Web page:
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Discover Pony, innovative vehicle for shared mobility !


Discover Pony, innovative vehicle for shared mobility !

BY   Alexandre Gauquelin   

Of course, you know about the big players in the shared micromobility sector. Bird, Lime, Jump, Mobike, Circ, Voi… are present almost everywhere in their home markets. But let’s not forget about local players, who are also playing a big role in this fast-changing industry.

By its development choices and unique business model, the French-British company not only gather frogs and rosbeefs, but dares to test another operator strategy. Discover Pony, with its CEO Paul-Adrien Cormerais.

SMM: Hi Paul-Adrien! A few words about Pony’s history and philosophy as a starter?

PAC: We started pony back in 2017 as a way to improve urban mobility and reduce air pollution. The idea was to set up the first dockless bike-sharing scheme by creating a smart lock for bikes that replaced the docks. This allowed our scheme to be cheaper and more flexible than any incumbent docked systems such as Santander bikes in London or Citibikes in NYC.

We launched the first pony system in Oxford in September 2017 with only 100 bikes. Today, we design, produce, and operate several thousands of bikes and e-scooters across France and the UK!

Our philosophy has always been quite different from the rest of the industry. When everyone else was obsessed with growth and expansion, we focussed on creating a scheme that is profitable, sustainable, accepted locally, and respectful of the cities.

What we like to say is that pony is not just about getting around, it’s about changing the way the world goes round.

You chose to launch your bike-share service in September 2017 in 2 relatively small markets (Oxford/UK, Angers/FR) and launched your only extra project in Bordeaux/FR last June. Tell us more about your specific development strategy!

We have built our development strategy in line with two insights we drew from our first months of operations. 

The first one is that micromobility is not a ‘winner takes all’ market with a typical ‘first-mover advantage’ – similar to ride-hailing or social media. Micromobility is much closer to a retail, brick and mortar market, with more traditional business dynamics (gross margins, Asset ROI, lobbying, staffing, leases etc.). What this means for us is that there is no rush to ‘open cities’. The most important thing is to remain profitable at all time and to always be the leader in every market we operate.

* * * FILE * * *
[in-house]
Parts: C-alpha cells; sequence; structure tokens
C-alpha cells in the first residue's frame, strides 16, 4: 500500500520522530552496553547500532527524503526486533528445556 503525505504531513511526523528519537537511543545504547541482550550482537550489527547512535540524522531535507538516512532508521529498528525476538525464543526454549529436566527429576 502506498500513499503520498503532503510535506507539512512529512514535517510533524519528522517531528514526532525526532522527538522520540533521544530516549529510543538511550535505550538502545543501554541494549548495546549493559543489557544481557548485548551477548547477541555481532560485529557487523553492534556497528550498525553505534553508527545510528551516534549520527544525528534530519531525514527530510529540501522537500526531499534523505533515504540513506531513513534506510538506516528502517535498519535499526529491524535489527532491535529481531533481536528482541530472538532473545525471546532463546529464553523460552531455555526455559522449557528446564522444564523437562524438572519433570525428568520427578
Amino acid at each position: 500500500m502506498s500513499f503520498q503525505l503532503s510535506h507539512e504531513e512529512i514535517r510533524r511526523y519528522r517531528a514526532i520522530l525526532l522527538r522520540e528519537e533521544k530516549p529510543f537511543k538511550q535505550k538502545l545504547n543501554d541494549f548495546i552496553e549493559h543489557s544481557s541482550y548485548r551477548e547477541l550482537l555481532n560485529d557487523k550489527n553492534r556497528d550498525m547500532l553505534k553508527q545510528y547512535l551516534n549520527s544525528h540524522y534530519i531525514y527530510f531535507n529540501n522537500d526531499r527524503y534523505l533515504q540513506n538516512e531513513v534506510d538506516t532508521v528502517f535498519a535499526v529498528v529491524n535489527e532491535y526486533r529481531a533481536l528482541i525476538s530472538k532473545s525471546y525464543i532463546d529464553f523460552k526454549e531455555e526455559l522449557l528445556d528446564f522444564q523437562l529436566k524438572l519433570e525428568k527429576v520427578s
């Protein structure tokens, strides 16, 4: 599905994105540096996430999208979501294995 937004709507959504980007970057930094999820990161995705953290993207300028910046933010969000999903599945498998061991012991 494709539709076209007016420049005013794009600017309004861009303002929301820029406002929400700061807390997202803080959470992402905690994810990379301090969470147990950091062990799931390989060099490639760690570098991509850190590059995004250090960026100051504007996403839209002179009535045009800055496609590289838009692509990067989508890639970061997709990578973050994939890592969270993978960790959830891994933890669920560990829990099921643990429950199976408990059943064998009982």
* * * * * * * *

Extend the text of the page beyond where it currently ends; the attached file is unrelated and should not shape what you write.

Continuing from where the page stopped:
The second insight is that there was an unprecedented rejection of the ‘free-floating’ model from the people. This was due to operators dumping too many bikes all at once, resulting in cluttering, but also lack of direct ‘community’ benefits. In order to fix this and to re-align the incentives with the citizens, we decided to make them a part of pony by creating the ‘Adopt-a-Pony’ scheme. This scheme lets users ‘acquire’ a pony and rent it out on the platform. Essentially, we let users take control of the mobility infrastructure of the city they live in! They pay for the bike upfront, we design it, we produce it, we deliver it, we manage the local operations of it, collect the revenue, and give a share back to the bike owner. 

So… What is your roadmap for the coming years?

Transport is the second biggest area of expenditure in Europe with 1200 billion per year – the bulk of it being car-related expenses.

We believe a major shift is in progress with car fading out as a major mode of transport – leaving space for all kinds of micro vehicles, being shared or owned. At pony we want to be the platform at the center of the system, ensuring the value created by the transport industry stays in the local economy – the power will remain in the hands of the people via the Adoption mechanism.

If we look closer to 2020, we are introducing proprietary e-bikes and e-scooters. The first breed should be seen grazing around in a few months! 

We are also working on a platform that will allow people to suggest cities and reserve ponies. That’s a feature request we get at least twice a day. 

Can you tell us more about the “Adopt a pony” program and its potential benefits for your company and the users? And maybe give us a first feedback after 10 months…

Indeed, our big differentiator is our business model.